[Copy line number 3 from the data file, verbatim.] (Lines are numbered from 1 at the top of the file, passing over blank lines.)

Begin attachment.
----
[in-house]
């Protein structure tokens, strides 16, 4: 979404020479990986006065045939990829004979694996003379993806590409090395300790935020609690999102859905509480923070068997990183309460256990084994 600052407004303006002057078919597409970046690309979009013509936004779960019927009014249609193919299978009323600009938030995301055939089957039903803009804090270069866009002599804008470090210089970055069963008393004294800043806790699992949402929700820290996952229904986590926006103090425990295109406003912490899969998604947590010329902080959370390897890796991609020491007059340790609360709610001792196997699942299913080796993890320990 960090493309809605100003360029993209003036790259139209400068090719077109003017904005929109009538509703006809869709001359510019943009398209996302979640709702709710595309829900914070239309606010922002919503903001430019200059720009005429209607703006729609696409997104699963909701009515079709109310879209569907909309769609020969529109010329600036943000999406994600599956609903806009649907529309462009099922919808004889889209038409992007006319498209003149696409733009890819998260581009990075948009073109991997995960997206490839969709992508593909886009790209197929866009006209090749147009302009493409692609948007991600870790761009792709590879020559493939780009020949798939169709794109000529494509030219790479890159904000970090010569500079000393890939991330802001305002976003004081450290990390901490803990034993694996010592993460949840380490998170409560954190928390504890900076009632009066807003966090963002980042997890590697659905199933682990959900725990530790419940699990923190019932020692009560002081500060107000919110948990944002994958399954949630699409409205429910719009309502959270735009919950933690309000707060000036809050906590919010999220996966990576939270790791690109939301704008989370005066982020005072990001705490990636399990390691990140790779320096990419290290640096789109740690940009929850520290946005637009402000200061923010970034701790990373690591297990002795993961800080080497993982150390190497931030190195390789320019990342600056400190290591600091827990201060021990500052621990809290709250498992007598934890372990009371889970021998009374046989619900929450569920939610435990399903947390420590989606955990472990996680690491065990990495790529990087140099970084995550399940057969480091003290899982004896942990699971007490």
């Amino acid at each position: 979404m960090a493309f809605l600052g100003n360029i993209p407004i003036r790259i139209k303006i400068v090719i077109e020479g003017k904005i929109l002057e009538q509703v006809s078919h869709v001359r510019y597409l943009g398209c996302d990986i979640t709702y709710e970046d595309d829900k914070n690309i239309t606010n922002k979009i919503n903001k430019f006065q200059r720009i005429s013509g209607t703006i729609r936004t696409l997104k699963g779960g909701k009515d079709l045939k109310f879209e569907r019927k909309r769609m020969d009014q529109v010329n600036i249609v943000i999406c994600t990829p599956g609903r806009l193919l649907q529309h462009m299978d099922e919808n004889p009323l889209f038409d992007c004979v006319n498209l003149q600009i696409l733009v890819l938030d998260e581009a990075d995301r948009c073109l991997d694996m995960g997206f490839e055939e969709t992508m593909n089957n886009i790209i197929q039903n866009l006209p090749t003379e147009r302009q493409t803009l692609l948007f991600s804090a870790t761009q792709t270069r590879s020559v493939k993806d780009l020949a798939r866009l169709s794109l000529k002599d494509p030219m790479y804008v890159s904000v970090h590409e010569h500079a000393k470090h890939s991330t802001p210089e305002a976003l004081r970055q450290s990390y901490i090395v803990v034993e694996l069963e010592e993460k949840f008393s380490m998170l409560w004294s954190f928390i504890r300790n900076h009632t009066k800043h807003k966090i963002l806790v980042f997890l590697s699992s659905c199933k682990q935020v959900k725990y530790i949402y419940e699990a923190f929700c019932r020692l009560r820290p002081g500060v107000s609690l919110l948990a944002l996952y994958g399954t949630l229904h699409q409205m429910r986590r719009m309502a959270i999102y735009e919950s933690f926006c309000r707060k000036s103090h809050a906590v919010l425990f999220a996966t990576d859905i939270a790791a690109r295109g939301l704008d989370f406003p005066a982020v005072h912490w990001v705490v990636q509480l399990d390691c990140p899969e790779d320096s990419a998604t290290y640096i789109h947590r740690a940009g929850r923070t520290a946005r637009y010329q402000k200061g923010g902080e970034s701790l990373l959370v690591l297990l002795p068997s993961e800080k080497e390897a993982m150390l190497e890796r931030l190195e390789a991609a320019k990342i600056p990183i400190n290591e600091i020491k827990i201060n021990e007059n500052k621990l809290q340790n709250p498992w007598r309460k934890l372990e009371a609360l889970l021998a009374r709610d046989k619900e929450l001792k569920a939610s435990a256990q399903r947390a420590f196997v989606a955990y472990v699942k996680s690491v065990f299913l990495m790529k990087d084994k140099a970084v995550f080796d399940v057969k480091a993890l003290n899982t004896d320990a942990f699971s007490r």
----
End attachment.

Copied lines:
């Amino acid at each position: 979404m960090a493309f809605l600052g100003n360029i993209p407004i003036r790259i139209k303006i400068v090719i077109e020479g003017k904005i929109l002057e009538q509703v006809s078919h869709v001359r510019y597409l943009g398209c996302d990986i979640t709702y709710e970046d595309d829900k914070n690309i239309t606010n922002k979009i919503n903001k430019f006065q200059r720009i005429s013509g209607t703006i729609r936004t696409l997104k699963g779960g909701k009515d079709l045939k109310f879209e569907r019927k909309r769609m020969d009014q529109v010329n600036i249609v943000i999406c994600t990829p599956g609903r806009l193919l649907q529309h462009m299978d099922e919808n004889p009323l889209f038409d992007c004979v006319n498209l003149q600009i696409l733009v890819l938030d998260e581009a990075d995301r948009c073109l991997d694996m995960g997206f490839e055939e969709t992508m593909n089957n886009i790209i197929q039903n866009l006209p090749t003379e147009r302009q493409t803009l692609l948007f991600s804090a870790t761009q792709t270069r590879s020559v493939k993806d780009l020949a798939r866009l169709s794109l000529k002599d494509p030219m790479y804008v890159s904000v970090h590409e010569h500079a000393k470090h890939s991330t802001p210089e305002a976003l004081r970055q450290s990390y901490i090395v803990v034993e694996l069963e010592e993460k949840f008393s380490m998170l409560w004294s954190f928390i504890r300790n900076h009632t009066k800043h807003k966090i963002l806790v980042f997890l590697s699992s659905c199933k682990q935020v959900k725990y530790i949402y419940e699990a923190f929700c019932r020692l009560r820290p002081g500060v107000s609690l919110l948990a944002l996952y994958g399954t949630l229904h699409q409205m429910r986590r719009m309502a959270i999102y735009e919950s933690f926006c309000r707060k000036s103090h809050a906590v919010l425990f999220a996966t990576d859905i939270a790791a690109r295109g939301l704008d989370f406003p005066a982020v005072h912490w990001v705490v990636q509480l399990d390691c990140p899969e790779d320096s990419a998604t290290y640096i789109h947590r740690a940009g929850r923070t520290a946005r637009y010329q402000k200061g923010g902080e970034s701790l990373l959370v690591l297990l002795p068997s993961e800080k080497e390897a993982m150390l190497e890796r931030l190195e390789a991609a320019k990342i600056p990183i400190n290591e600091i020491k827990i201060n021990e007059n500052k621990l809290q340790n709250p498992w007598r309460k934890l372990e009371a609360l889970l021998a009374r709610d046989k619900e929450l001792k569920a939610s435990a256990q399903r947390a420590f196997v989606a955990y472990v699942k996680s690491v065990f299913l990495m790529k990087d084994k140099a970084v995550f080796d399940v057969k480091a993890l003290n899982t004896d320990a942990f699971s007490r």